Michigan Has the 9th Worst Roads in the U.S.
It’s easy to see that Michigan is working on the road problem. Projects approved and funded during the Snyder Administration have been clogging up the works across the state since last spring but the state has taken advantage of fewer people on the roads, especially in the spring, to get some work done. But the big question now is how to fund the rest of the improvements needed, and there are many.
A new report from CoPilot, using Federal Highway Administration statistics, shows that Michigan has the 9th worst roads in the nation, and 1/3 of our roads are in poor condition.
California is the worst. The states of Rhode Island and New Jersey are just about as bad. San Francisco, San Jose, and Los Angeles are the top 3, with at least two-thirds of all their roads in poor shape. Detroit ranks fifth-worst. Saginaw and Flint were near the top of the worst small and midsize cities.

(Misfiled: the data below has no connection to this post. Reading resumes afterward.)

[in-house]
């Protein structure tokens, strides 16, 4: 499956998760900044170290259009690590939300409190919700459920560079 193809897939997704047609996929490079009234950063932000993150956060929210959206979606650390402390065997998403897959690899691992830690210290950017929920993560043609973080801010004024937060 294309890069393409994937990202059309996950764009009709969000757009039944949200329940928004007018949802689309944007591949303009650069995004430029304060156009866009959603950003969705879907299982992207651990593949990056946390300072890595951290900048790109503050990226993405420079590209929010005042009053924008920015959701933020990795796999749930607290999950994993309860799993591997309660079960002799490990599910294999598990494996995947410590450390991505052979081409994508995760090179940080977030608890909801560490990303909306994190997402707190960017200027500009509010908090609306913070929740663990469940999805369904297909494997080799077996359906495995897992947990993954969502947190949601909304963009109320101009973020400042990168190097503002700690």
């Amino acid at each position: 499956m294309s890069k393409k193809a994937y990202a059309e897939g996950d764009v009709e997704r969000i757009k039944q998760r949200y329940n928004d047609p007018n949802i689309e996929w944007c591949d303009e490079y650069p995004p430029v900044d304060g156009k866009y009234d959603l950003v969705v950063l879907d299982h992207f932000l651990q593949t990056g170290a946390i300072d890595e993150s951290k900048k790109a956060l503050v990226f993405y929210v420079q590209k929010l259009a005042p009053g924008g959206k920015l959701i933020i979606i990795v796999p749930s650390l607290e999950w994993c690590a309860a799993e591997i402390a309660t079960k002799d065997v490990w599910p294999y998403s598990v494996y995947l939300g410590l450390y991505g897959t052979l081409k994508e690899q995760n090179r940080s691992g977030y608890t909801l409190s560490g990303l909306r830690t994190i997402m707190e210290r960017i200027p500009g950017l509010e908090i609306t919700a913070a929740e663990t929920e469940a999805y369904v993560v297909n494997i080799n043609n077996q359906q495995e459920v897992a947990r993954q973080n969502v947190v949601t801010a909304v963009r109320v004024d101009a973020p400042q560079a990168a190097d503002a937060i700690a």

Apart from being unpleasant to drive on, poor roads are linked to worse traffic, reduced safety, and increased vehicle ownership costs. Research from AAA found that potholes alone cost drivers $3 billion a year in vehicle repair costs.
So where are the best roads in America? Less than 10 percent of major urban roads are considered poor in Georgia (6.1 percent), Tennessee (8.6%), Florida (8.7 percent), Idaho (8.7 percent), and Indiana (9.3 percent).
Here’s what the report found in Michigan:
- Percentage of all major roads in poor condition: 33.2%
- Interstates and freeways in poor condition: 7.8%
- Arterials in poor condition: 32.5%
- Minor arterials in poor condition: 39.1%
- Daily vehicle-miles per capita: 26.5
- Miles of road per 1k people: 5.2
For reference, here are the statistics for the entire United States:
- Percentage of all major roads in poor condition: 26.4%
- Interstates and freeways in poor condition: 5.8%
- Arterials in poor condition: 26.4%
- Minor arterials in poor condition: 34.5%
- Daily vehicle-miles per capita: 24.9
- Miles of road per 1k people: 4.9